Liquidation, is the most common type of bankruptcy. Liquidation involves the appointment of a trustee, who collects the nonexempt property of the debtor, sells it, and distributes the proceeds to the creditors. Chapter 7 cannot be used to get rid of recent taxes, child support, alimony, student loans, drunk-driving judgments, criminal fines or restitution, or debts that involved fraud or intentional wrongdoing.
Chapter 7 involves liquidation of all non-exempt assets (usually sold by a court-appointed official or turned over to creditors) and the discharge of debts for exempt assets. [What is considered exempt and non-exempt varies between the federal and state governments, and state regulations may prevail over the federal.]
If you own a business or corporation, Chapter 11 is a reorganization proceeding to consider. There are special circumstances you have to meet. Some individuals whose debts are larger than the limits of Chapter 13 may file Chapter 11.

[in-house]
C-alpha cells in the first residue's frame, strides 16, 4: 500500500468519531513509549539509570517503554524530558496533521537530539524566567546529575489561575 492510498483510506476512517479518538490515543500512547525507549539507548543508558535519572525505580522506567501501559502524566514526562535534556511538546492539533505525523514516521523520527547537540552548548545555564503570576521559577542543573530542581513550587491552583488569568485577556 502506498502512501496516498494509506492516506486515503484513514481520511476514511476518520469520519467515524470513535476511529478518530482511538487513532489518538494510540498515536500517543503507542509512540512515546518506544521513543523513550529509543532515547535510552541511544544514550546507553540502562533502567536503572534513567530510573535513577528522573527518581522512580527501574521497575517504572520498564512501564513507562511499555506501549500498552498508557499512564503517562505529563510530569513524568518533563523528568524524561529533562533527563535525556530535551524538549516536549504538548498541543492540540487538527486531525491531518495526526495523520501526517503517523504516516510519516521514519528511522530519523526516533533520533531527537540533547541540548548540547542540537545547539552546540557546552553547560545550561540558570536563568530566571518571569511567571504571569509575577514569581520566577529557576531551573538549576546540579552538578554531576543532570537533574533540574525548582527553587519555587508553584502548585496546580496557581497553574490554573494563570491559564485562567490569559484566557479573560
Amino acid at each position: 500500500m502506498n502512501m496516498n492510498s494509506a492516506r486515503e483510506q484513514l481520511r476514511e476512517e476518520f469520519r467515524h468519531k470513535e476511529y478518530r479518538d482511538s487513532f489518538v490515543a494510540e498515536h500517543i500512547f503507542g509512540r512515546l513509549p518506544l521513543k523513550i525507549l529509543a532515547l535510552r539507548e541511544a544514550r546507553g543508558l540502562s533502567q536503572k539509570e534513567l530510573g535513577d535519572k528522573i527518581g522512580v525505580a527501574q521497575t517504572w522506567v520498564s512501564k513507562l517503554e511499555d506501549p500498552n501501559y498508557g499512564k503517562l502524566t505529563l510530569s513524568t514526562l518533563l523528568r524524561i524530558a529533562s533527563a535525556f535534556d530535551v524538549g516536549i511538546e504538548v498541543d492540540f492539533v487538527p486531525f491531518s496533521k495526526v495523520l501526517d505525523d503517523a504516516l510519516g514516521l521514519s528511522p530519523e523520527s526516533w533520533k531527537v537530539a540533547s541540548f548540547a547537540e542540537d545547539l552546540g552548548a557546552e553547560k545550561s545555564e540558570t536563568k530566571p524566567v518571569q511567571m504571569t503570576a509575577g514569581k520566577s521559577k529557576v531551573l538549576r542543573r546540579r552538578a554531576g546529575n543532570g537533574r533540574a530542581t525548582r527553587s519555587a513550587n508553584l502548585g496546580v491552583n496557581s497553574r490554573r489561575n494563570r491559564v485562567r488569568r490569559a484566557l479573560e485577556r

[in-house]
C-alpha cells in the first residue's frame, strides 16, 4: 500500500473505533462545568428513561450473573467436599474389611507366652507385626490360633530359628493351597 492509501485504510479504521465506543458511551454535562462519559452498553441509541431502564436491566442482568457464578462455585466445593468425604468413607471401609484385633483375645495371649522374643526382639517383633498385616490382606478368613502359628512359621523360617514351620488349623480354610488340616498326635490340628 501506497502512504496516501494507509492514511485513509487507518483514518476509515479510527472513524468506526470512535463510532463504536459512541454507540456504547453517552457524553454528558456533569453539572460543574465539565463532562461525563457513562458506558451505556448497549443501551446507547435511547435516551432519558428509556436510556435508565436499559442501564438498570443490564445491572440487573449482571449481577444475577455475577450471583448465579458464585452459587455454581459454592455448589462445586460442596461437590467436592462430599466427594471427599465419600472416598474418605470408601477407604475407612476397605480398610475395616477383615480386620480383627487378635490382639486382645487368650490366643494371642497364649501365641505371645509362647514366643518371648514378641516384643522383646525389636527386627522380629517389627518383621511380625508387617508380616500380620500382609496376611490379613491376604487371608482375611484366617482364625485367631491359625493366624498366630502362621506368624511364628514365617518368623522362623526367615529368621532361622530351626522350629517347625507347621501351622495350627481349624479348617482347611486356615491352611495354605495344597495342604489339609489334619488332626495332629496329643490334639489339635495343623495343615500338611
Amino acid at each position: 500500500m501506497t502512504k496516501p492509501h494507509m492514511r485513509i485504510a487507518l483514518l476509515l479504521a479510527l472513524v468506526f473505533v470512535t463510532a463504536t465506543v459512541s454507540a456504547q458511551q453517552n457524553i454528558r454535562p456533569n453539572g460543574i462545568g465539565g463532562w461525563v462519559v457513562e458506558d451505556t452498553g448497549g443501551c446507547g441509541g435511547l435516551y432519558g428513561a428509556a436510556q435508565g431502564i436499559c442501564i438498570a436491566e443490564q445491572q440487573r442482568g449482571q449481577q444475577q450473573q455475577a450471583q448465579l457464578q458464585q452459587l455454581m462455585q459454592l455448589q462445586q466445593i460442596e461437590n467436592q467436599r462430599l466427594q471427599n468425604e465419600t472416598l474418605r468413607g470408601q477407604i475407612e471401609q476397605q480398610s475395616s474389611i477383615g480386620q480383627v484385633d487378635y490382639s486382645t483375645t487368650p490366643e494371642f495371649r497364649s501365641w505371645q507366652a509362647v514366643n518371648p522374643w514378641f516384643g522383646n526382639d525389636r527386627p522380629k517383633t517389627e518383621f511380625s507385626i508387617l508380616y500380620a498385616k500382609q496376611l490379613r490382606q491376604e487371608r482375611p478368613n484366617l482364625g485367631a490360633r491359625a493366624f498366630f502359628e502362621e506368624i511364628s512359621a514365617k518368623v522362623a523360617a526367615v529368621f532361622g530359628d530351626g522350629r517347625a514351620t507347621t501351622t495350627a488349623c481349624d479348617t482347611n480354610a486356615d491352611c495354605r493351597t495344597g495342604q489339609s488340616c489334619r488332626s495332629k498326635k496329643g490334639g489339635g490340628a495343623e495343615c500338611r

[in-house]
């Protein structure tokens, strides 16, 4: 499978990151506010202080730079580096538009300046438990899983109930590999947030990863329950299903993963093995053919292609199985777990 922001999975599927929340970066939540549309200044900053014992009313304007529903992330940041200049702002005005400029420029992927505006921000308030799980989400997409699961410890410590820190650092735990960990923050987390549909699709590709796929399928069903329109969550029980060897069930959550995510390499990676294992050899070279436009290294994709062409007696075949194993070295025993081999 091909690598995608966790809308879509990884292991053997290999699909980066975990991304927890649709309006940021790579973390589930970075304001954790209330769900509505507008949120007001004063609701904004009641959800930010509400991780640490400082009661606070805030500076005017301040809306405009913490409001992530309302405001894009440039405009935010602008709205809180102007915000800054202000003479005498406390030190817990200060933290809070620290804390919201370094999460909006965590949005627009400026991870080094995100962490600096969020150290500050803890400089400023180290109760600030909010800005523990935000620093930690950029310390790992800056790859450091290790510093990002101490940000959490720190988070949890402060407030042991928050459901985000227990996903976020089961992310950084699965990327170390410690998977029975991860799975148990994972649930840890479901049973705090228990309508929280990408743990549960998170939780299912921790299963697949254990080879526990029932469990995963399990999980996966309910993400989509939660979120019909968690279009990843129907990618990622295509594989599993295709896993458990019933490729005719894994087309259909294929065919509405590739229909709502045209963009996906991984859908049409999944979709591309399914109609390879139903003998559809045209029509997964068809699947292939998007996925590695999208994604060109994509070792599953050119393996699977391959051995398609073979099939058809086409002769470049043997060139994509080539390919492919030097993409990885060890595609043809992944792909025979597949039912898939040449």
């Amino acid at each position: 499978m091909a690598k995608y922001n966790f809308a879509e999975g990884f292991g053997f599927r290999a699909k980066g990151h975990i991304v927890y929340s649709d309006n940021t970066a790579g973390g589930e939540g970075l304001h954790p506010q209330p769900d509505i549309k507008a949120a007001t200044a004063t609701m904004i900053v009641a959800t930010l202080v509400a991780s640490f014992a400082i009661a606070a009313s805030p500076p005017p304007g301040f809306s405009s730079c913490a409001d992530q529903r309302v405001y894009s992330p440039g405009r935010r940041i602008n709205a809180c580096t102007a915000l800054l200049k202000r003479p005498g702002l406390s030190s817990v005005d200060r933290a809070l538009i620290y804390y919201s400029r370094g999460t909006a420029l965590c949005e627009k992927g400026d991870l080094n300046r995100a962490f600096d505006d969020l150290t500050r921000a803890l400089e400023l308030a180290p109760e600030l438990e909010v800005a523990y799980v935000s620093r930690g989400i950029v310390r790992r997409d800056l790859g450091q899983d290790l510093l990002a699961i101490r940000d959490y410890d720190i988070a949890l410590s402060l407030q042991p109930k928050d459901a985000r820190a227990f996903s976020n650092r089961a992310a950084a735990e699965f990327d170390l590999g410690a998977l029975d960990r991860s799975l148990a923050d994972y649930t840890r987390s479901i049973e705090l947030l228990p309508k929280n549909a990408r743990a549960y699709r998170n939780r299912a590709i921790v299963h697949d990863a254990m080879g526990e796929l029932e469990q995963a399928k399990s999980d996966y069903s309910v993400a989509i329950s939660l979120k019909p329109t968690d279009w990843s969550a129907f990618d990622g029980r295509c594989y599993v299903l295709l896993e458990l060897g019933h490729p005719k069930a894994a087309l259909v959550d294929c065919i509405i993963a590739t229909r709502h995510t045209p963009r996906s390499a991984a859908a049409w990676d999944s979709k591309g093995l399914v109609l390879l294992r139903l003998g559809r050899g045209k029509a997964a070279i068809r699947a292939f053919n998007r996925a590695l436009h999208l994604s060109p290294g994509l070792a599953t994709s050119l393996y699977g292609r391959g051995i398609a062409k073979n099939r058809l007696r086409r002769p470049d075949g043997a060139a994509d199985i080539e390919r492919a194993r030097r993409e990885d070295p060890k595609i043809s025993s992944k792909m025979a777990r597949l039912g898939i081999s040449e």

In Chapter 11, the debtor usually remains in possession of assets and continues to operate any business, subject to the oversight of the court and the creditors committee. You propose a plan of reorganization to the creditors, who vote on it. If the majority accept it, your plan is confirmed by the court and becomes binding to you and your creditors. Plans can call for repayment out of future income or sales of some or all of the assets.
The Bankruptcy Abuse Prevention and Consumer Protection Act of 2005 affects whether an individual can file for Chapter 7 or Chapter 13 bankruptcy. The new law: